As a recent college graduate, I've faced many firsts: the first time I have to ask myself if things are age appropriate, the first time I have to think about retirement plans, and my first time furnishing an apartment. Fortunately, thanks to technology, furnishing an apartment is easier than ever. That's how I came across Wayfair (NYSE: W), a company you might not have heard of unless you're in the market for a seashell lamp.

Who is the player?
Wayfair is a Boston-based company founded in 2002 that has quickly grown into the second-largest online retailer of furniture, home décor, and housewares. The business is a marketplace structure in which over 7,000 manufacturers ship over 7 million products directly to the customer.

Wayfair operates the following websites:,,,, and Each site has a specific distinguishing factor, from flash sales to specific styles. Additionally, the company also collects revenue from retail partners and Wayfair Media Solutions, which gives select manufacturers, retailers, and other advertisers access to a large customer base.

Going for the Gold! 

  • Growing top line

Since the company's inception 13 years ago, net revenue has grown at a compound annual rate of 69.2%. From fiscal 2013 to fiscal 2014, revenue increased 44%. As revenue increases from an increase in customers as well as number of purchases per customer, management continues to reinvest in the company to allow it to grow. While the 44% growth rate is certainly not sustainable forever, management has specific goals, including acquiring more customers, investing in consumer experience, increasing repeat purchasing, adding new suppliers, and investing into technology and operations. Additionally, Wayfair plans to continue expanding internationally, pursuing strategic acquisitions, and launching new brands.

  •  Capable management

For successful growth, the people in charge must execute well. Wayfair has a history of adapting. The company began by operating multiple furniture sites grouped by purpose (i.e., Later, management realized customers could access both targeted products and as inadvertent goods if the site was grouped by style rather than by purpose, so Wayfair reorganized.

Both co-founders, Niraj Shah and Steve Conine, remain actively involved with the company, including retaining voting control. Wayfair has also recently brought in outside experts, including Jeremy Delinsky as chief technology officer and Liz Graham as vice president of sales and services. Delinsky comes with over a decade of experience serving as CTO and chief product officer at an electronic health records software maker. Graham most recently headed information-technology operations at HubSpot, and before that spent 14 years at Comcast overseeing all aspects of customer service.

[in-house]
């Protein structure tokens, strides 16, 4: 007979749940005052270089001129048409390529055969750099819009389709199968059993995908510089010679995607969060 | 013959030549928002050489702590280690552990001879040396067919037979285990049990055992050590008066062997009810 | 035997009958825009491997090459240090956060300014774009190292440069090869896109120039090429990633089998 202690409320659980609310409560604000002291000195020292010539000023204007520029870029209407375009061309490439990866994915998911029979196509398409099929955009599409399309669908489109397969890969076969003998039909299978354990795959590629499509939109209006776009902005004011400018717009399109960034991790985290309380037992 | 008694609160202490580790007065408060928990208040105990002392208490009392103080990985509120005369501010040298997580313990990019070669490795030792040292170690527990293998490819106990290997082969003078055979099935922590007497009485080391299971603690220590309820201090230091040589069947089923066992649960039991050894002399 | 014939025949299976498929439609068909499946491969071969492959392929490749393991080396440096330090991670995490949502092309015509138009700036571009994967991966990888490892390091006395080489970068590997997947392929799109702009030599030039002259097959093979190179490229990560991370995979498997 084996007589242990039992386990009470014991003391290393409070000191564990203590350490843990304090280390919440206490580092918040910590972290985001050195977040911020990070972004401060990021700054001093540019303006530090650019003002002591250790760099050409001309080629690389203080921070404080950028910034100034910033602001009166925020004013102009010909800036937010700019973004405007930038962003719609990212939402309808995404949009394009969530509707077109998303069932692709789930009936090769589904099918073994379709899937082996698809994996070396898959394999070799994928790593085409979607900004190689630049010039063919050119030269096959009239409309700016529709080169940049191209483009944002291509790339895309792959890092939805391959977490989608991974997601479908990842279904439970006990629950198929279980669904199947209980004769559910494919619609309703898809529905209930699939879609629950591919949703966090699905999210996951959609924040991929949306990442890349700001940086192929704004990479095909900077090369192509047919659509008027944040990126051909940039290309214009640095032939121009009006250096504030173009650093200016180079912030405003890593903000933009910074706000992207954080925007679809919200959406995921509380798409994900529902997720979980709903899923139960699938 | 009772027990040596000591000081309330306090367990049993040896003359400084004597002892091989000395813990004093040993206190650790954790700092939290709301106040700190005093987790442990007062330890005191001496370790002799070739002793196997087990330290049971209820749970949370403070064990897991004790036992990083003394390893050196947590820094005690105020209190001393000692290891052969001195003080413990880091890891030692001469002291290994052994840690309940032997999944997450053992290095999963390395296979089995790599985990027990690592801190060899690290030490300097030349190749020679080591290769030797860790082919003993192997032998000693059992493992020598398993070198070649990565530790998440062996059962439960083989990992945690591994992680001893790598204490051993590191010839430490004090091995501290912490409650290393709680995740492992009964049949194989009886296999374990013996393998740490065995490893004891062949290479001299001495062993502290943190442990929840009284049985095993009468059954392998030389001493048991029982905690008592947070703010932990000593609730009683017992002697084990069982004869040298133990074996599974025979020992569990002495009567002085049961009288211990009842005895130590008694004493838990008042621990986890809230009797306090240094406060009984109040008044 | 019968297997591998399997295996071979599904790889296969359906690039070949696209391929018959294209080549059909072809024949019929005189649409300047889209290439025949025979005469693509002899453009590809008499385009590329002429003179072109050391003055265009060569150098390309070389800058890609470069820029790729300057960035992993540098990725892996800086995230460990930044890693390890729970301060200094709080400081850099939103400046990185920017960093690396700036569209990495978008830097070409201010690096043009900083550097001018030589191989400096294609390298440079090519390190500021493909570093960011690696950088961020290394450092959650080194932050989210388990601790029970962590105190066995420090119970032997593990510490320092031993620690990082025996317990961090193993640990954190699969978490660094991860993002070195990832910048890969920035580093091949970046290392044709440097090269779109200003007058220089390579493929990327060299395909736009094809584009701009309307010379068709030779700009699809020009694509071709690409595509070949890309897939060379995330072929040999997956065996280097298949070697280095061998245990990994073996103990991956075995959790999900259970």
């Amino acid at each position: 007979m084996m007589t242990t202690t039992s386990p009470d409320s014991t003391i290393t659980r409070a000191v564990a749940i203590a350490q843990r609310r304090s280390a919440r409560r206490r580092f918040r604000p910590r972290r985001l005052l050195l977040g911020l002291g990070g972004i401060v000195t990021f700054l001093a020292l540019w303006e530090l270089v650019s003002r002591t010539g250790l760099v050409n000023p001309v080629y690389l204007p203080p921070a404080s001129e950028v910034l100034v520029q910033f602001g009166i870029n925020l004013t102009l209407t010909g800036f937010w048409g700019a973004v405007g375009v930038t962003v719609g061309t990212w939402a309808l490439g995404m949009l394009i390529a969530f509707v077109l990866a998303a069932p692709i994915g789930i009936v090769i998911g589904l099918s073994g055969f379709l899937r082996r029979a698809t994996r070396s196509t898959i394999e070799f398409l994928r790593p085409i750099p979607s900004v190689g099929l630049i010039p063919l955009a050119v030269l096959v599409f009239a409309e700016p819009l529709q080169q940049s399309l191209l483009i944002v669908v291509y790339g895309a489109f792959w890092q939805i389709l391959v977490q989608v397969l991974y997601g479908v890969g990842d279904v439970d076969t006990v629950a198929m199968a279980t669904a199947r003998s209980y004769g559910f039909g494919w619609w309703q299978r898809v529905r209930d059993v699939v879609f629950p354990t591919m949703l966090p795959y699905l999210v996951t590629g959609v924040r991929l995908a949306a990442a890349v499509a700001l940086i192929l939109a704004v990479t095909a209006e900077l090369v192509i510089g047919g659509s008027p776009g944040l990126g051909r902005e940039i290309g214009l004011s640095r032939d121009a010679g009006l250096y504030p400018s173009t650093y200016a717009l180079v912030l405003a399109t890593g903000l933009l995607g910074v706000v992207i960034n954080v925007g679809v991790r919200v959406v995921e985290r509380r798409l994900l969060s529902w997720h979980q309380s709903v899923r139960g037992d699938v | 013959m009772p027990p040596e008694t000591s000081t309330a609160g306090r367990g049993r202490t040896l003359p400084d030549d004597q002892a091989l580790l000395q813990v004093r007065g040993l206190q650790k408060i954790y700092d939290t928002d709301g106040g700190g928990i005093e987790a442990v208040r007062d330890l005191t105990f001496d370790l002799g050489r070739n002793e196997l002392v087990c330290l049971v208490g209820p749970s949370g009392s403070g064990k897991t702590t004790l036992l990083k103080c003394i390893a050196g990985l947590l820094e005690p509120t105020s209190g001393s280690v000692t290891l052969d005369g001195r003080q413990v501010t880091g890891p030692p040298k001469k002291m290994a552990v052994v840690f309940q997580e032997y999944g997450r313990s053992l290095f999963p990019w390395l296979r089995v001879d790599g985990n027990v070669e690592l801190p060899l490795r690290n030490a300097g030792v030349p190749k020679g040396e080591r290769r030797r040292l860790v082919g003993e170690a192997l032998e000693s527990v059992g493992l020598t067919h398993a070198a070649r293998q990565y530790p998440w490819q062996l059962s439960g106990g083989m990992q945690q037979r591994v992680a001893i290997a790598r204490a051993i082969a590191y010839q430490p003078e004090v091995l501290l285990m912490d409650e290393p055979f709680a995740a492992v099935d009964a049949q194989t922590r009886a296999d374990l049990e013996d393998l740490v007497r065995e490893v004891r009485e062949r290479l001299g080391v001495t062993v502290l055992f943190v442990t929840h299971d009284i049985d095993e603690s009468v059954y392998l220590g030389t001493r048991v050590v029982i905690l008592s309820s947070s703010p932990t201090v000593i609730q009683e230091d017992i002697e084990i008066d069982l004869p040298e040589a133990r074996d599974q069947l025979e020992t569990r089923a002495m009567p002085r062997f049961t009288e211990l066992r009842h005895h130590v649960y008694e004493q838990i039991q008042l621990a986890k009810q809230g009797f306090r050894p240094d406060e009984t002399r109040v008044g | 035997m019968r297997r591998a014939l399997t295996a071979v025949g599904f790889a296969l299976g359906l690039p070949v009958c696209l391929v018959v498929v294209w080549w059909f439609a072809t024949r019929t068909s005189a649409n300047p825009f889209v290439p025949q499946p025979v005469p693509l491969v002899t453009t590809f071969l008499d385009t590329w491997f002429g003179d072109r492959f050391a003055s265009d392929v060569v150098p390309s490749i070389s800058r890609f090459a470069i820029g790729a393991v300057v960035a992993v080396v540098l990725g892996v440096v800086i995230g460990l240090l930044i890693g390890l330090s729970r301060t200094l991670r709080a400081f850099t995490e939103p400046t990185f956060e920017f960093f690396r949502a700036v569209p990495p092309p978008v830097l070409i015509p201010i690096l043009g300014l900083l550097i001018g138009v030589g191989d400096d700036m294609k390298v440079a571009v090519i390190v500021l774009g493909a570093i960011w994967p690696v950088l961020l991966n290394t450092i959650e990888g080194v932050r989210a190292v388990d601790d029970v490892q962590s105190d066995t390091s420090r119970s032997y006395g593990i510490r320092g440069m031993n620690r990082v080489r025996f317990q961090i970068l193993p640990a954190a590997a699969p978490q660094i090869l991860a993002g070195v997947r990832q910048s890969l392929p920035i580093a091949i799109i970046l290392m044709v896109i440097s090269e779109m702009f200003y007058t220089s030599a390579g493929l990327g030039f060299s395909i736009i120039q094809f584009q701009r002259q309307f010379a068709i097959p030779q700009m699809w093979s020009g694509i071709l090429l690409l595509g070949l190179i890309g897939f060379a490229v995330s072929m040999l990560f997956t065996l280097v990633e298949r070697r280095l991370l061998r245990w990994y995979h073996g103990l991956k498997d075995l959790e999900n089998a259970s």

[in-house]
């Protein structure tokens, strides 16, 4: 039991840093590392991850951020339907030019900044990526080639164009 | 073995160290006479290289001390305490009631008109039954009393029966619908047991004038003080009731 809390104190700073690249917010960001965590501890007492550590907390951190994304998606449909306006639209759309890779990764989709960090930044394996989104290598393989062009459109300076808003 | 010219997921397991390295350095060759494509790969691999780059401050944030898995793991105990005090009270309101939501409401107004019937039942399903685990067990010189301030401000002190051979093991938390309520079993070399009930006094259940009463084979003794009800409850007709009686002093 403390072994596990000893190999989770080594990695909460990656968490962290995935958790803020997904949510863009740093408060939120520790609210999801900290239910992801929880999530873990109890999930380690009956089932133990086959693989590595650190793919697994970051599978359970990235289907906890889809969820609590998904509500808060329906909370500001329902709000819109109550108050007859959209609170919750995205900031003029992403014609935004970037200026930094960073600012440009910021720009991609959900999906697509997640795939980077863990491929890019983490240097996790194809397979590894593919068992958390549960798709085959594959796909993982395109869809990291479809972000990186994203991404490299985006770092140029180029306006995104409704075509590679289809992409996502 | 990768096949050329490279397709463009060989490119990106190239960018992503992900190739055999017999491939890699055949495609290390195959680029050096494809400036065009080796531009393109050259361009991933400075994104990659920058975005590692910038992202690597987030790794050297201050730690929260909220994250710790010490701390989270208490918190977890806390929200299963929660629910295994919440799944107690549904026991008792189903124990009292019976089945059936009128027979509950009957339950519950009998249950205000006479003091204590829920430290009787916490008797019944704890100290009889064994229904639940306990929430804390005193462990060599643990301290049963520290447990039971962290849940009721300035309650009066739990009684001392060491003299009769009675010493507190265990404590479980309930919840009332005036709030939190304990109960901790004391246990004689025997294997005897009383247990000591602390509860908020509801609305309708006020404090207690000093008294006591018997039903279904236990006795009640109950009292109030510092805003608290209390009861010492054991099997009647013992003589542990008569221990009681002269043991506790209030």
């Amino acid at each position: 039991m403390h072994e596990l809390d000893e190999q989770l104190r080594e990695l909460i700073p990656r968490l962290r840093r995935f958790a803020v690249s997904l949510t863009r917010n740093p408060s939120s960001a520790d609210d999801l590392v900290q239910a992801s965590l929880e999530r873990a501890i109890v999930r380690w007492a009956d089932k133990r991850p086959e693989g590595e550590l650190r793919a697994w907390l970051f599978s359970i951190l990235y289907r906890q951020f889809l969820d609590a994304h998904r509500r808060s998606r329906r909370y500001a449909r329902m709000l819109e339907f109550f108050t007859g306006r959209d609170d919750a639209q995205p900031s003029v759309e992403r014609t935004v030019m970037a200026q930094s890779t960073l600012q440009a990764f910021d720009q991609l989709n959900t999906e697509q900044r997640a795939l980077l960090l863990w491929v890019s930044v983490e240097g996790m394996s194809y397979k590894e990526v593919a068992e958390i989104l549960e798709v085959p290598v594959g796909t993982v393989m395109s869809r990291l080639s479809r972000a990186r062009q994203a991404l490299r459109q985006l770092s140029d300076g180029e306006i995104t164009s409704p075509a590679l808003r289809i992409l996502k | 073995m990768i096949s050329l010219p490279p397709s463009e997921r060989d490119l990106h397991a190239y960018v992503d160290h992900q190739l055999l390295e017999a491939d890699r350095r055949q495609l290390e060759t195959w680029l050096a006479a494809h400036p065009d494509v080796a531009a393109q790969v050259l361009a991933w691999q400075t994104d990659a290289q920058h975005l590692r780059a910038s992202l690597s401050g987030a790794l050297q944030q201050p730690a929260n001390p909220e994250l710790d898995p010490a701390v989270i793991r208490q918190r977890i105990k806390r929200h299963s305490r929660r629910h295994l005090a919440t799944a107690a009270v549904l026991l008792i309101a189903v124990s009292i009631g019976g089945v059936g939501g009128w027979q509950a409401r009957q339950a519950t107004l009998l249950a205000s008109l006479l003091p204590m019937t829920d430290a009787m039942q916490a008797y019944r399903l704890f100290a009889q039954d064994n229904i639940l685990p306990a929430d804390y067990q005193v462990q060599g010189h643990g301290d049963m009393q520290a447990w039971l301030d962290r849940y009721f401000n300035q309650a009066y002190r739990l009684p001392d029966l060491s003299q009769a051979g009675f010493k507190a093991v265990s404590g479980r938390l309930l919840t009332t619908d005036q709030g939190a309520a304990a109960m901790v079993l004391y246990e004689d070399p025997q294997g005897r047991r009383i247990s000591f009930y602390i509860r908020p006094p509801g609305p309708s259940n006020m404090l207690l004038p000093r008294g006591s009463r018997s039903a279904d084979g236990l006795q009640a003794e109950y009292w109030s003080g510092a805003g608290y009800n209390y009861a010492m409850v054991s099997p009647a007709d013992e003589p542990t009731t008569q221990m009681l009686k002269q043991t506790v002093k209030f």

The scorecard so far...

Over the last 12 months, Wayfair's retail net revenue has increased, driven largely by an increase in the number of active customers. The company now has about 3.2 million customers, a 53.78% increase from a year ago. While the number of customers is increasing, net revenue per customer per order has remained constant, with an average order just over $200. However, the number of orders per customer has also increased over an extended period of time. All of these numbers considered, one might expect the bottom line to grow as well.

However, the company has continued to operate at an increasing net loss. This net loss is a result of increased spending on advertising; merchandising, marketing, and sales; and operations, technology, and general and administrative expenses. All of those costs are aimed at driving revenue growth.

For example, in 2014, advertising expenses were about 14.5% of total revenue. Gross margin for 2014 was only about 23.5%. Although the high costs and smaller gross margin can be attributed to the increase in revenues, the company acknowledges that these percentage cannot continue forever. Once a substantial customer base is acquired and making repeat purchases, Wayfair plans to decrease its advertising expense. In the long run, Wayfair projects to have advertising expenses decrease to 6-8% and gross margins to increase to 25-27%.

Place your bets...
All things considered, Wayfair is focused on providing a broad selection of furniture at varying price points and styles to an international audience. Although the company is operating at a net loss, the competitive edge, top-line growth, and skilled management make Wayfair's future look much brighter than my apartment (which currently has no lamps).